The parents, of course, were in full support with the Shinbyu. They performed respective functions in the entire ceremony.
Bagan Horse Cart Tour
I returned to my room after the watching the festivities to prepare my stuff to bring for the tour.
I paid MMK28,000 (≈PHP1,400) for the whole-day horse cart tour. Yes, that was wildly expensive. But the rider and guide, Tuton, did not make me bored. He is quite informed about the history of his town. He educated me well on Burmese day-to-day life, including his own. And, out of the blue, Tuton also shared information about the poisonous animals crawling on the desertous terrain of Bagan.
I also tried to ask about the government. Though a bit reluctant, he shared some insider information. He told me that on previous government, talking about the military and politics is a taboo, and you can get arrested. But there were a lot of changes after the election. He saw a lot of improvement since then.
His jokes and puzzle games, on the other hand, are somewhat familiar too.
The Difference Between Pagoda, Stupa, Temple, and Monastery
Tuton also briefed me the difference between a pagoda, stupa, temple, and monastery.
The stupa and pagoda basically look the same with their round and pointed structures. The stupa has a close chamber allocated only for the Buddha but it has no opening or space inside for prayer. The pagoda, on the other hand is a bigger version of the stupa with quadrilateral base and stairways for access to the upper tier. Some pagodas are adorned with multiple stupas.
A temple is a pyramidal edifice, with a stupa on its uppermost tier. It has bigger chamber (or chambers) with several Buddha images. The four major Buddhas faces the north, south, east, and west. If you are observant enough, you may also notice the difference in the hand gestures of the Buddhas. You can also climb at the higher levels of the temple.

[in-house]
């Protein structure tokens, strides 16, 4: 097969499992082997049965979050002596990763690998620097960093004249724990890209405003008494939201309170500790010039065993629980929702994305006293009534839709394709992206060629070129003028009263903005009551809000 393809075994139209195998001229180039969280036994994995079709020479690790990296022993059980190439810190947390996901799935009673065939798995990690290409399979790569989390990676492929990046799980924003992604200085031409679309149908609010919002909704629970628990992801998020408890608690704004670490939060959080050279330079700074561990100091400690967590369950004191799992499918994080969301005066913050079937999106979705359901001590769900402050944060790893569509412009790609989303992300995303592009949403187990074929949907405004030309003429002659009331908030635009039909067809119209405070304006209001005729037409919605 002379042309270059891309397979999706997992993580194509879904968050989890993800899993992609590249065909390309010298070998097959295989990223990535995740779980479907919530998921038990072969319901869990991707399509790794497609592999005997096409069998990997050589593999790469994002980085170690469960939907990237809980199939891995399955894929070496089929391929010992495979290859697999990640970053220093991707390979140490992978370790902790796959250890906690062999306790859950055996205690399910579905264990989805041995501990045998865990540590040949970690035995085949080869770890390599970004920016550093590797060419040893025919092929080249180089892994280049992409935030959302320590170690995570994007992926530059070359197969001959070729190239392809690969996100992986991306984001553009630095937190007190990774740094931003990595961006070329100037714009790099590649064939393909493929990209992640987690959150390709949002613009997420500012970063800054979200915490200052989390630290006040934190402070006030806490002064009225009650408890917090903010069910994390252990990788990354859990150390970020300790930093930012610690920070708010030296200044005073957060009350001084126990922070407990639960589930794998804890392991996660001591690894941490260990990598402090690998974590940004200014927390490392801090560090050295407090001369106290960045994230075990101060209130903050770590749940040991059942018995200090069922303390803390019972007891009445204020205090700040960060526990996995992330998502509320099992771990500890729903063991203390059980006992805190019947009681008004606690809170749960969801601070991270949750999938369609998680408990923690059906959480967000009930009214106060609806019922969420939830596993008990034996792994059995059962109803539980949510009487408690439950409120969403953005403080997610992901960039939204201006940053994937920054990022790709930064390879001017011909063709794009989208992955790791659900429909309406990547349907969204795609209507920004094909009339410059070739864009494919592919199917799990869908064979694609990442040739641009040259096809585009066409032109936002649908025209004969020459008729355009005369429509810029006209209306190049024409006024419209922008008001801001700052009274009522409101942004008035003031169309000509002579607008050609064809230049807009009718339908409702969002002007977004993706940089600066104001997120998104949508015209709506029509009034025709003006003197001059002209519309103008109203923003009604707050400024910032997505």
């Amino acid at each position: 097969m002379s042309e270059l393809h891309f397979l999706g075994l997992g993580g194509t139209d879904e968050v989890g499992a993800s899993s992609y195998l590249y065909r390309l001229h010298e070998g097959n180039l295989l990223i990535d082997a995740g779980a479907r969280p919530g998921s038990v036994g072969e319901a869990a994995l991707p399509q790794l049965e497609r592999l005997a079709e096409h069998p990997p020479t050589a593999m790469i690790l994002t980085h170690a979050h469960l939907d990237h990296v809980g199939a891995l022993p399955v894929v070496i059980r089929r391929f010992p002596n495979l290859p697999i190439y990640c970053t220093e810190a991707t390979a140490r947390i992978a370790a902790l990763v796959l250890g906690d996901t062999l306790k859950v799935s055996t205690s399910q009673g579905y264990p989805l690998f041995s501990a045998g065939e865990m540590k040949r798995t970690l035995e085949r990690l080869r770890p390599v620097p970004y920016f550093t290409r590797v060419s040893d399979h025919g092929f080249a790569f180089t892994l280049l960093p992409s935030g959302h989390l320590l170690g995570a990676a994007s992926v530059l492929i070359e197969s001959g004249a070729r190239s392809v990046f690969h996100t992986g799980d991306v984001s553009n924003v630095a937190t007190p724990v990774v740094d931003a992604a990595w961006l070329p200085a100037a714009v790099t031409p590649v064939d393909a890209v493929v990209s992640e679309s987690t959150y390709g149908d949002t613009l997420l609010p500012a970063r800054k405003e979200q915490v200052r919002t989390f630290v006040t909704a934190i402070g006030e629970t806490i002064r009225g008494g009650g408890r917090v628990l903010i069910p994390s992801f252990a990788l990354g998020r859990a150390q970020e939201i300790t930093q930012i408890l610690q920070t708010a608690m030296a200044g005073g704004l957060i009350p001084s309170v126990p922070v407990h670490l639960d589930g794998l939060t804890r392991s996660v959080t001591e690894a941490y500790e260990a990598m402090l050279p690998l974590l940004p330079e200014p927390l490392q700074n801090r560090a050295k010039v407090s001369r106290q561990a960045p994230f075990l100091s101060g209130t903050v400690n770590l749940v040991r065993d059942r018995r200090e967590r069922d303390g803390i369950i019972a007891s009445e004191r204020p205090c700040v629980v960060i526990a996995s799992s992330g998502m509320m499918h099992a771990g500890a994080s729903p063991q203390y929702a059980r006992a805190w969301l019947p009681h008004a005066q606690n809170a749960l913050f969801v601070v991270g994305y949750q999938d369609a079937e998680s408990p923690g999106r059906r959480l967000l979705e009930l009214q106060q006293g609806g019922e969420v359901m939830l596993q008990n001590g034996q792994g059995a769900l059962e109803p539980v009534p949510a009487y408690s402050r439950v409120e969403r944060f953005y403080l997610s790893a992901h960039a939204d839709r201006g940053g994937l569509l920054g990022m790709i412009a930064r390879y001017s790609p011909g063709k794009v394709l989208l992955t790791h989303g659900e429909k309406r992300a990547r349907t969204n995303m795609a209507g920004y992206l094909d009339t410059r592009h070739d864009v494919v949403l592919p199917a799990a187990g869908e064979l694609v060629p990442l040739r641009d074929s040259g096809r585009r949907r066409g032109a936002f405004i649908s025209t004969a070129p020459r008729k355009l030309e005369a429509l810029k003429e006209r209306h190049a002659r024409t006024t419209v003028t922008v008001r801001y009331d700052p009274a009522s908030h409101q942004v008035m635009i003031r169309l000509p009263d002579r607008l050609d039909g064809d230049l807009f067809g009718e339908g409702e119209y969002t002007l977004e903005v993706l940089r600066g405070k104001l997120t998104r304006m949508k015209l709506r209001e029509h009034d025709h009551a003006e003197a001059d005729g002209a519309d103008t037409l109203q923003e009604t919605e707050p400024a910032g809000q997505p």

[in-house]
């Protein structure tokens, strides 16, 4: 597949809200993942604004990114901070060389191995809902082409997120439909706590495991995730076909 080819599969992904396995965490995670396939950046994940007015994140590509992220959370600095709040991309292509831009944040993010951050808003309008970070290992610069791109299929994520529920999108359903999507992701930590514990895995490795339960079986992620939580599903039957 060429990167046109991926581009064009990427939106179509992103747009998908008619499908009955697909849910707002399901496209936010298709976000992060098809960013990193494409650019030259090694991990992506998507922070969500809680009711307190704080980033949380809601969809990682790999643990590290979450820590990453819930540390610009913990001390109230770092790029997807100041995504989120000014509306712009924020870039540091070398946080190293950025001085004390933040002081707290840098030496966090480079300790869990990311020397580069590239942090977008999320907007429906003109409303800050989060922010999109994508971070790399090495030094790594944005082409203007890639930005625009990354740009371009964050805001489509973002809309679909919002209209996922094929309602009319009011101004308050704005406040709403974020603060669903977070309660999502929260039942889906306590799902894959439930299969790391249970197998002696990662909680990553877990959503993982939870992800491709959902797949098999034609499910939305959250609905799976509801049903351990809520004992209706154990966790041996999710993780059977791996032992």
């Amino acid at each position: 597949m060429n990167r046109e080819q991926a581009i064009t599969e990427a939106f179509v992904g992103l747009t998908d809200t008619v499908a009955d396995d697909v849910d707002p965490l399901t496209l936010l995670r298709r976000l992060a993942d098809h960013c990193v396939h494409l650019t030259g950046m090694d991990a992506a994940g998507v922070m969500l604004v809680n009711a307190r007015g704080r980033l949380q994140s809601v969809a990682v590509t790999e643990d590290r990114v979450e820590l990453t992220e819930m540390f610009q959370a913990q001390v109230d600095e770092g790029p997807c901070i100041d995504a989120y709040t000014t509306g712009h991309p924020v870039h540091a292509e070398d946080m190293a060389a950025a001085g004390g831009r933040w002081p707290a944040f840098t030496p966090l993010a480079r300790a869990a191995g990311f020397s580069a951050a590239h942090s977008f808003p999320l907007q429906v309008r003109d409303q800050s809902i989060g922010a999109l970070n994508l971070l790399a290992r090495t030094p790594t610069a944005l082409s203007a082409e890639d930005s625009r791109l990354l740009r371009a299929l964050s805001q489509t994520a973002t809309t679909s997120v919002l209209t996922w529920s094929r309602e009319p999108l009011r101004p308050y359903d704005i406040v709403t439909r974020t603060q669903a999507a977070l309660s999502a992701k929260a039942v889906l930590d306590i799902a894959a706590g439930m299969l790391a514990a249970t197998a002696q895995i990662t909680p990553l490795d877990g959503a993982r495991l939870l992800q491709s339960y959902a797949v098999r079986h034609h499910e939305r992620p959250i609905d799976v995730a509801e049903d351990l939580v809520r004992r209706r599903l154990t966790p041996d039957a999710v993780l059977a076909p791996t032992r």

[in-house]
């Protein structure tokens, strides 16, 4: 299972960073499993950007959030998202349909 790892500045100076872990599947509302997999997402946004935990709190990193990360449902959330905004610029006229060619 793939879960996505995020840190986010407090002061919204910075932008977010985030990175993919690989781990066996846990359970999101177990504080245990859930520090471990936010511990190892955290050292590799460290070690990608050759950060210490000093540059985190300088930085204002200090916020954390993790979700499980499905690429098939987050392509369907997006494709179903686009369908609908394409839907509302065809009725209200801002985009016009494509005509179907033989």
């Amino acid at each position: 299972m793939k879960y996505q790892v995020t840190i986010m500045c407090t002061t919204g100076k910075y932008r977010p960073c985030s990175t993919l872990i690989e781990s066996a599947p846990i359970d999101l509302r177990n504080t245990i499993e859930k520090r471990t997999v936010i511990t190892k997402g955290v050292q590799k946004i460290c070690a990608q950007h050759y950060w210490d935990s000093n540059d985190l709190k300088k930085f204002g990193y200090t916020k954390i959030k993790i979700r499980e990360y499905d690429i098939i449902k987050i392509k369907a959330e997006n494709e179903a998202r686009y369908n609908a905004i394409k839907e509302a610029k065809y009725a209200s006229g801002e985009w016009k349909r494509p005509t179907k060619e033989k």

The monastery is a box-like structure. You can only see this structure in the inner part of the jungles of stupas, temples, and pagodas.
The Bagan plain has more than 7,000 stupas, pagodas, temples, and monasteries combined. That number does not include the over 4,000 destroyed during the earthquakes in the 90s.
Aside from our chats, Tuton brought me to the significant cultural zones in Bagan. Our first stop was Shwezigon Pagoda. It is a massive golden Pagoda with temples and smaller stupas surrounding it. It has a resemblance to Yangon’s Shwedagon Pagoda.
Because it is one of the important religious sites in Bagan, Shwezigon sometimes go crowded. That is why it is a favorite place for souvenir vendors. If you are really good at bargaining, then you can have your shopping there. Unfortunately, the introductory price are mostly sky-high.
Htilominlo Temple was our second stop. It is the first temple where I met a tourism officer who checked for my tourist pass. Good thing that I had it with me. The temple is a huge one with multilevel chamber. Unfortunately, access to higher floors is prohibited.
The temple is surrounded with souvenir shops. There are also available food stalls serving snacks.
From Htilominlo, we stopped at Upali Thein, a known ordination hall in the 13th century. The edifice interiors are adorned with interesting murals.
While exploring the hall, I met two kids who followed me around. They showed me their currency collections. To not disappoint them, I added Philippine peso to their fund.